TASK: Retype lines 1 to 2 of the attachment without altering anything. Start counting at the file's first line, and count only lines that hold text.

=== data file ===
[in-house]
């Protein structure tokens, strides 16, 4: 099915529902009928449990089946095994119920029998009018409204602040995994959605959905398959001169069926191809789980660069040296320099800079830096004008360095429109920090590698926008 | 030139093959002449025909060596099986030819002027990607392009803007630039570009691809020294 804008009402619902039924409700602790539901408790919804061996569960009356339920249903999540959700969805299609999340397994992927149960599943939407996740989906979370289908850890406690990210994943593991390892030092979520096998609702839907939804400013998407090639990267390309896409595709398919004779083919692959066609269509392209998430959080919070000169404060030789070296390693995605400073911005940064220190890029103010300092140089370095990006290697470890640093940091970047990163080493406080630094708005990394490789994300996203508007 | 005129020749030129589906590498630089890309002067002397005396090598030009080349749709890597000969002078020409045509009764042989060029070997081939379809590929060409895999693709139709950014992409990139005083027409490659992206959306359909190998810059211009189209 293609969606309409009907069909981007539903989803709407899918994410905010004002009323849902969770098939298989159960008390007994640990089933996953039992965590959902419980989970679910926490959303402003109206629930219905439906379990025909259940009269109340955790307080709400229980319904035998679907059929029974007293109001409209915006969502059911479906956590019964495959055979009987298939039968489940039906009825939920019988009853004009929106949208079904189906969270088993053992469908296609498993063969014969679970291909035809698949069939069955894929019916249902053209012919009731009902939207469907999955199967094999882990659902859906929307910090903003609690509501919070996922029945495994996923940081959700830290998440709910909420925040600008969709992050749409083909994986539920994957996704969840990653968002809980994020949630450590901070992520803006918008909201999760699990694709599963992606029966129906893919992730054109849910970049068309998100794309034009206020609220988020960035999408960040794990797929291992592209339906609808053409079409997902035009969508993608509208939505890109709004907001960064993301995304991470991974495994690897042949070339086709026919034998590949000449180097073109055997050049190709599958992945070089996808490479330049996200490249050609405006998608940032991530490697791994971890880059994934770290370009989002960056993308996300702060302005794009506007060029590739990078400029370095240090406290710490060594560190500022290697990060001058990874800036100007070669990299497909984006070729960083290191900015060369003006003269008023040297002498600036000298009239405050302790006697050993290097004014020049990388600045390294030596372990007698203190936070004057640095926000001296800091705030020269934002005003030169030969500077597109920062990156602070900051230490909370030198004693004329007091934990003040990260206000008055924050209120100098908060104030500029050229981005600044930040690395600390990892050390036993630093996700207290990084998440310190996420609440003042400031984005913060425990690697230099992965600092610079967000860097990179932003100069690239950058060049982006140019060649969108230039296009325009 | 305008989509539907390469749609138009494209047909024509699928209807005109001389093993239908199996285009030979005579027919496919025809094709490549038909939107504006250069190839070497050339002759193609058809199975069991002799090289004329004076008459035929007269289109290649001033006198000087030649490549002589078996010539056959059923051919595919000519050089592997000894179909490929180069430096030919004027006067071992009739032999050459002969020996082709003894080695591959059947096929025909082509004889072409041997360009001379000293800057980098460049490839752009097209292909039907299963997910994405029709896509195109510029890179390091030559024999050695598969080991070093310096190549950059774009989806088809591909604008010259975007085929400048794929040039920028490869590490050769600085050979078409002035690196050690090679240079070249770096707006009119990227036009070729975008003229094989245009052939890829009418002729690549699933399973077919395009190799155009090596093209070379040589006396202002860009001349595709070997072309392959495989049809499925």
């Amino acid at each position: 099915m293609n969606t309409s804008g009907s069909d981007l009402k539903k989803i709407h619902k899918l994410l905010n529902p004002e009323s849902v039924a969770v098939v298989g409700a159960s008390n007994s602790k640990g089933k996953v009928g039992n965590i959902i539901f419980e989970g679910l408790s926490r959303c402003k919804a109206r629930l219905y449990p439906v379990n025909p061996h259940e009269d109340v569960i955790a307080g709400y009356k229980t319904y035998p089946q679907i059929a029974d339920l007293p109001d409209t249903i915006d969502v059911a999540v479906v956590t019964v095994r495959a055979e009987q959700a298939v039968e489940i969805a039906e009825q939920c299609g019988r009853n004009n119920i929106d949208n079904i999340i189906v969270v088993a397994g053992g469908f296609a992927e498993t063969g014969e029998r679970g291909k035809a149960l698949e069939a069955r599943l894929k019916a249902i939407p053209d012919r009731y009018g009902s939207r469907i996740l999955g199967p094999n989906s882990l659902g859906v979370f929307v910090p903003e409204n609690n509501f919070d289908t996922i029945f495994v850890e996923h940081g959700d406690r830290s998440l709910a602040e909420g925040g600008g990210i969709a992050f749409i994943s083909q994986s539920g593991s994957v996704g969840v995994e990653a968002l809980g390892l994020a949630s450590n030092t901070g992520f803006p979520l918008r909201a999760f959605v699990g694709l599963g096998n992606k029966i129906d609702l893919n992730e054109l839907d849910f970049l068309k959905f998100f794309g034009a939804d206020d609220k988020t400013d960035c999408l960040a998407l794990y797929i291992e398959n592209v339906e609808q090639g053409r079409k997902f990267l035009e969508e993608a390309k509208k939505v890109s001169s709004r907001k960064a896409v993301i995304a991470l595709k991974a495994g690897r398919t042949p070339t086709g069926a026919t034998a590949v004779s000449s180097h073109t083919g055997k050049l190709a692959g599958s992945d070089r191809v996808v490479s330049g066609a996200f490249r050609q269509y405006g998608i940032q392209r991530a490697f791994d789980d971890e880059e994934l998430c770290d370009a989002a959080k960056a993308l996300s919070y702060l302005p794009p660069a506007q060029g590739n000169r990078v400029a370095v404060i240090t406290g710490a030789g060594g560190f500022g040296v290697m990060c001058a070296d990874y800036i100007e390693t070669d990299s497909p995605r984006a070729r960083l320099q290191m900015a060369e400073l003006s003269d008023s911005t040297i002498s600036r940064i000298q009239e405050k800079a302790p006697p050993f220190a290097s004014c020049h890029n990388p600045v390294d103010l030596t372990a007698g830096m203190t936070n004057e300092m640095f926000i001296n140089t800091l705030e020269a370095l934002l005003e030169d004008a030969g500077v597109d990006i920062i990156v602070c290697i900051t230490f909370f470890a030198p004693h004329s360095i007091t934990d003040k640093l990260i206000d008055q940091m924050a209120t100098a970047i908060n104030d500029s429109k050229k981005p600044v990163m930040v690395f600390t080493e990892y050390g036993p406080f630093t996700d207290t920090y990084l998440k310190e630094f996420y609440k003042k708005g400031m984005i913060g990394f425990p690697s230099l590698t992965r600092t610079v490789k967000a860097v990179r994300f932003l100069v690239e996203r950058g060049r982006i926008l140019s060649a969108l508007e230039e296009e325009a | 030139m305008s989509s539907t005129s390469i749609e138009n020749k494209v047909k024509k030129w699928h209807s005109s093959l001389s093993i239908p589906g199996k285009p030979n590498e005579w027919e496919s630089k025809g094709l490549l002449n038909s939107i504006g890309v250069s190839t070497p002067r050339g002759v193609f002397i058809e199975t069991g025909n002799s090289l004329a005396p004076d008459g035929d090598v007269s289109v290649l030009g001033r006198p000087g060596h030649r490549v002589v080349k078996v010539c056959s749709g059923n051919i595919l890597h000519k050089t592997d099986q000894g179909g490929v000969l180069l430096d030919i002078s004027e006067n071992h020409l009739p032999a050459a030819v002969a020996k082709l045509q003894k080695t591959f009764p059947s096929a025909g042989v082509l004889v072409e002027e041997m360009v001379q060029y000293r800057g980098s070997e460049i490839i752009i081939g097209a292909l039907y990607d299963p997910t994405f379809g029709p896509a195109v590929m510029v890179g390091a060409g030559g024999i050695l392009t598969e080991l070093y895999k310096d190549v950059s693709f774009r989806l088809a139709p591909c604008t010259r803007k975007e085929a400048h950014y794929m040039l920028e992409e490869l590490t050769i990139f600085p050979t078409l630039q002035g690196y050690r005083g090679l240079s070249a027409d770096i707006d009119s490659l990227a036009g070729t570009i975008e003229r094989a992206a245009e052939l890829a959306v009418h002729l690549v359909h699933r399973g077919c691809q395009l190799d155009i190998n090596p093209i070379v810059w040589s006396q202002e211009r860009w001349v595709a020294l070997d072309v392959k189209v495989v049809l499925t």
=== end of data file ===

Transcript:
[in-house]
């Protein structure tokens, strides 16, 4: 099915529902009928449990089946095994119920029998009018409204602040995994959605959905398959001169069926191809789980660069040296320099800079830096004008360095429109920090590698926008 | 030139093959002449025909060596099986030819002027990607392009803007630039570009691809020294 804008009402619902039924409700602790539901408790919804061996569960009356339920249903999540959700969805299609999340397994992927149960599943939407996740989906979370289908850890406690990210994943593991390892030092979520096998609702839907939804400013998407090639990267390309896409595709398919004779083919692959066609269509392209998430959080919070000169404060030789070296390693995605400073911005940064220190890029103010300092140089370095990006290697470890640093940091970047990163080493406080630094708005990394490789994300996203508007 | 005129020749030129589906590498630089890309002067002397005396090598030009080349749709890597000969002078020409045509009764042989060029070997081939379809590929060409895999693709139709950014992409990139005083027409490659992206959306359909190998810059211009189209 293609969606309409009907069909981007539903989803709407899918994410905010004002009323849902969770098939298989159960008390007994640990089933996953039992965590959902419980989970679910926490959303402003109206629930219905439906379990025909259940009269109340955790307080709400229980319904035998679907059929029974007293109001409209915006969502059911479906956590019964495959055979009987298939039968489940039906009825939920019988009853004009929106949208079904189906969270088993053992469908296609498993063969014969679970291909035809698949069939069955894929019916249902053209012919009731009902939207469907999955199967094999882990659902859906929307910090903003609690509501919070996922029945495994996923940081959700830290998440709910909420925040600008969709992050749409083909994986539920994957996704969840990653968002809980994020949630450590901070992520803006918008909201999760699990694709599963992606029966129906893919992730054109849910970049068309998100794309034009206020609220988020960035999408960040794990797929291992592209339906609808053409079409997902035009969508993608509208939505890109709004907001960064993301995304991470991974495994690897042949070339086709026919034998590949000449180097073109055997050049190709599958992945070089996808490479330049996200490249050609405006998608940032991530490697791994971890880059994934770290370009989002960056993308996300702060302005794009506007060029590739990078400029370095240090406290710490060594560190500022290697990060001058990874800036100007070669990299497909984006070729960083290191900015060369003006003269008023040297002498600036000298009239405050302790006697050993290097004014020049990388600045390294030596372990007698203190936070004057640095926000001296800091705030020269934002005003030169030969500077597109920062990156602070900051230490909370030198004693004329007091934990003040990260206000008055924050209120100098908060104030500029050229981005600044930040690395600390990892050390036993630093996700207290990084998440310190996420609440003042400031984005913060425990690697230099992965600092610079967000860097990179932003100069690239950058060049982006140019060649969108230039296009325009 | 305008989509539907390469749609138009494209047909024509699928209807005109001389093993239908199996285009030979005579027919496919025809094709490549038909939107504006250069190839070497050339002759193609058809199975069991002799090289004329004076008459035929007269289109290649001033006198000087030649490549002589078996010539056959059923051919595919000519050089592997000894179909490929180069430096030919004027006067071992009739032999050459002969020996082709003894080695591959059947096929025909082509004889072409041997360009001379000293800057980098460049490839752009097209292909039907299963997910994405029709896509195109510029890179390091030559024999050695598969080991070093310096190549950059774009989806088809591909604008010259975007085929400048794929040039920028490869590490050769600085050979078409002035690196050690090679240079070249770096707006009119990227036009070729975008003229094989245009052939890829009418002729690549699933399973077919395009190799155009090596093209070379040589006396202002860009001349595709070997072309392959495989049809499925």